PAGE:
Words, Words, Words

Many people unintentionally allow themselves to be fooled. Perhaps the most common and traditional way is simply by holding the pervasive belief that words stand for precise things out there, and that the relationship between word and thing is eternally unambiguously clear if we use language ‘correctly’. —— -If it only were!

The Age newspaper (May 5) provides a sample problem when it announces the new trial in America of five terrorists who have been in custody for some time. Billed as the “trial of the century”.

Khalid Sheikh Mohammed, the deemed master-mind behind 9/11, is the most notorious of the five – but for more than one reason. It has been officially confirmed that he was ‘water-boarded’ 183 times in the first four weeks of his capture.
No information has been made available on his carceration during the following several months.

This intensive treatment is but a tip of the iceberg. The article fails to remind readers that American authorities officially deny that ‘water-boarding’ is ‘torture’. So, to them, Khalid has never been tortured. He never will be – we will be officially reminded of this from time to time. He has experienced only “enhanced interrogation technique”.

The article also fails to tell its readers that American authorities remain unwilling, unlike most other countries, to officially define ‘torture’. This refusal extends as far as the special international committee commissioned to reach some universal consensus on the term. TheAmerican position is firm: ‘we would all recognise it if ‘torture’ was ever used anywhere; and we would all agree then to condemn it’.

[ This stand allows America the freedom to use any technique any time it wishes, and whatever that is, it can never be shown by others to be ‘torture’. By definition – permanently undefined.]

So a “reformed war crimes tribunal” is due to begin, after an earlier version had been found ‘unconstitutional’ by the US Supreme Court.

The new prosecutor, General Martin, is confident about the unblemished status of the upcoming trial. He insists that any army officer selected to serve on the jury from a pre-determined selection of 230,000 serving officers, will be ‘impartial’ even if that soldier had been fighting in Afghanistan for the last ten years. As he says, the military can be trusted to be “just”; it has “proven so in the past”.

So there we are. Officially, the five terrorists have never been tortured and, whatever the outcome, we are reassured the trail will be a just one. There is nothing to be concerned about; the entire process is one of trust. Everyone, even terrorists, will get a “fair-trial”. Someone like Khalid, however, will not be allowed to use the occasion “as an opportunity to grandstand; that would be too dangerous” it is said. [That is why the US Congress stopped the earlier New York Federal Court trial].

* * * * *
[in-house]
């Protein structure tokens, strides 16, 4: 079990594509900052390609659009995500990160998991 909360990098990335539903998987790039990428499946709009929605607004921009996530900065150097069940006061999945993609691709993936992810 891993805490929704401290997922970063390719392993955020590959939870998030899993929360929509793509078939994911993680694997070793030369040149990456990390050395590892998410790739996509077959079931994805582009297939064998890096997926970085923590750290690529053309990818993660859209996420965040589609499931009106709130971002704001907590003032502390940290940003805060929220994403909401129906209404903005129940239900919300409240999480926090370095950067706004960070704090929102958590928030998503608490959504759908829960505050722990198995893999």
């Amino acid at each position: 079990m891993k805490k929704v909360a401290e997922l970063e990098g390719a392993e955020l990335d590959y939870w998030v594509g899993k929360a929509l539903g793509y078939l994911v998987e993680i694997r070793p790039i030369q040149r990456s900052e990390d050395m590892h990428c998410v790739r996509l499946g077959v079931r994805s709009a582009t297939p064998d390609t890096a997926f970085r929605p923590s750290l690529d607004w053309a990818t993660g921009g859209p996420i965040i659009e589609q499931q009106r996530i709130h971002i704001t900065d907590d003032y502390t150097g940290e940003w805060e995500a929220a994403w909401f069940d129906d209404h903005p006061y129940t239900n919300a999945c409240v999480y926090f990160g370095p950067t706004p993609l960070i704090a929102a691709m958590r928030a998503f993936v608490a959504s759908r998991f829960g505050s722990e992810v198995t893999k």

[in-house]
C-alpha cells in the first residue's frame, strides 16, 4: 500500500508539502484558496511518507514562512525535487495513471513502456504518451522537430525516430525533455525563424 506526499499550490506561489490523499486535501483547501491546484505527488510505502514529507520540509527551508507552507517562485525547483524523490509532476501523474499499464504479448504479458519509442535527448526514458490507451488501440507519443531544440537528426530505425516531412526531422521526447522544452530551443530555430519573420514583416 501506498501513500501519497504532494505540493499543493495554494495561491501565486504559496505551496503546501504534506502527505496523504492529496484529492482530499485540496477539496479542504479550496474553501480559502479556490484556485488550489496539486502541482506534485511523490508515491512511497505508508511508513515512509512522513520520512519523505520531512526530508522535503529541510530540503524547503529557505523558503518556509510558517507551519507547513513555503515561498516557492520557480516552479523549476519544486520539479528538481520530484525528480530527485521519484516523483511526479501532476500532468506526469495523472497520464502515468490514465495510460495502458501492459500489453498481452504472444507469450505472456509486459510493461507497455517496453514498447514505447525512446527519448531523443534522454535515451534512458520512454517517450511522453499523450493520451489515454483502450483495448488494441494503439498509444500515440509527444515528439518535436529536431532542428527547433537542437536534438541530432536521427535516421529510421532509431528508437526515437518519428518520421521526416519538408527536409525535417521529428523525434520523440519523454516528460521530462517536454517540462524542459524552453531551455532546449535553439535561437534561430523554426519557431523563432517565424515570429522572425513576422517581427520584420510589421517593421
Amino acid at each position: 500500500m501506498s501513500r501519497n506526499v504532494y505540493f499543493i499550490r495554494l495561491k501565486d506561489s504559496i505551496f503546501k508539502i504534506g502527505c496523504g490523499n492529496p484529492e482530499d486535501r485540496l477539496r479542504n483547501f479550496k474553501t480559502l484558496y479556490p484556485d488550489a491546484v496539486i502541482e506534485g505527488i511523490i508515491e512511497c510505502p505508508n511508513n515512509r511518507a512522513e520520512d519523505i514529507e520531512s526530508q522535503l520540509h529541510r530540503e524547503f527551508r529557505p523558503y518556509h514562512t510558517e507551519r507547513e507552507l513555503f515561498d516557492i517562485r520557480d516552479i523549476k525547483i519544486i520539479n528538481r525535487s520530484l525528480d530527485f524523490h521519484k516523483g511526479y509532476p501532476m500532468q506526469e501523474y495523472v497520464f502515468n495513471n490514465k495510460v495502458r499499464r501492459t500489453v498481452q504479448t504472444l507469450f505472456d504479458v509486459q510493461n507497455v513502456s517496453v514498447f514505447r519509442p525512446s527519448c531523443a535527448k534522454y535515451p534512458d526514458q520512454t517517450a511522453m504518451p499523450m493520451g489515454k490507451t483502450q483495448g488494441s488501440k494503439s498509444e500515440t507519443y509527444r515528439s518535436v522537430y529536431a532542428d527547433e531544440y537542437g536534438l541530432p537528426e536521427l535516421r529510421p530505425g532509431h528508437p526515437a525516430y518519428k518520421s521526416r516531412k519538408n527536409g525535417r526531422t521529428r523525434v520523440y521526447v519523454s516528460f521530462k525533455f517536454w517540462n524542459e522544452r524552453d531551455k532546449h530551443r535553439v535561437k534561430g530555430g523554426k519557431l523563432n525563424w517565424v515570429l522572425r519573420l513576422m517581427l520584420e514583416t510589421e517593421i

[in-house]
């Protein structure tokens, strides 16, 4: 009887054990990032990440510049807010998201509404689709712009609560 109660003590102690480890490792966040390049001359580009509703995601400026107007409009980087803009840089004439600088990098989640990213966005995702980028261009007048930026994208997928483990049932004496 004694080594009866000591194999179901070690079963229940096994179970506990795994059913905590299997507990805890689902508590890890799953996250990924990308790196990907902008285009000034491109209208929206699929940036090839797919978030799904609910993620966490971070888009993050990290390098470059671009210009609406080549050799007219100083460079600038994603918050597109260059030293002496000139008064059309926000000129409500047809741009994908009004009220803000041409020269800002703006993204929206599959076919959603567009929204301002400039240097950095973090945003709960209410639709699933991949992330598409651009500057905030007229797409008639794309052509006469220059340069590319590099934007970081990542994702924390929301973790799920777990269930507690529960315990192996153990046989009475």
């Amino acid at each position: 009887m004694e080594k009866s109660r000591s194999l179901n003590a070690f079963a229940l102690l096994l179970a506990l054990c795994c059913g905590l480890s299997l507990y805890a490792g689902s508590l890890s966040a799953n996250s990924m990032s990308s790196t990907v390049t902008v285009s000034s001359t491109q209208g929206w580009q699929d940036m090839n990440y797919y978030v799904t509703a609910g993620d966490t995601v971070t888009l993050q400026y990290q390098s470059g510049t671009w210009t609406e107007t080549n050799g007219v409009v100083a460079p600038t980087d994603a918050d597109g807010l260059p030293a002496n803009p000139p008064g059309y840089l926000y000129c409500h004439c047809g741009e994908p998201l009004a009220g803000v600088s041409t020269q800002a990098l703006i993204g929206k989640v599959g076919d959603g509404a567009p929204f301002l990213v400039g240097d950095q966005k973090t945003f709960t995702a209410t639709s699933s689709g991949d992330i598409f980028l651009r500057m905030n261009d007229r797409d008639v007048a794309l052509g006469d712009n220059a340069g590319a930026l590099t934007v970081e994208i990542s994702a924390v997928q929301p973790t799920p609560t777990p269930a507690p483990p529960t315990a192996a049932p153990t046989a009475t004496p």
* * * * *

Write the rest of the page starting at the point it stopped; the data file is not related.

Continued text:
To many observers the process has been dismissed as a legal sham; any confession by Klalid, they argue, cannot be accepted as valid after the treatment he has received. A ‘second-tier justice’ normally associated with the ‘show-trials’ of China and North Korea is the harsh judgment of many legal observers.
Indeed this trial has been characterised by the previous chief prosecutor, Colonel Morris Davis, who resigned from the position in 2008, as the equivalent to “putting lipstick on a pig”.

But the public, anywhere, can be understandably confused about what to believe. Is ‘water-boarding’ torture of not? Would senior American officials lie about such a thing? What proof do critics have to support their accusations of torture?

Can we, late in the day, learn to realise that words are words are words – and can never become ‘facts’ even if they look as if they are? We know that in certain cases; just because someone says “I love you” it does not necessarily mean (s)he does, or if (s)he does mean it, what does ‘mean’ mean; and when (s)he acts in some way or other is it an act of love or not? These questions are unanswerable – because words can never be pinned down like that. There is no one meaning of ‘love’; there never can be and nothing can ever be proven one way or the other.

Most people probably realise that in some way, but they tend to forget that the same rule applies to any word we can utter – it cannot be otherwise. ‘Smart’ people knowingly exploit that reality; and innocent even reasonable people get fooled.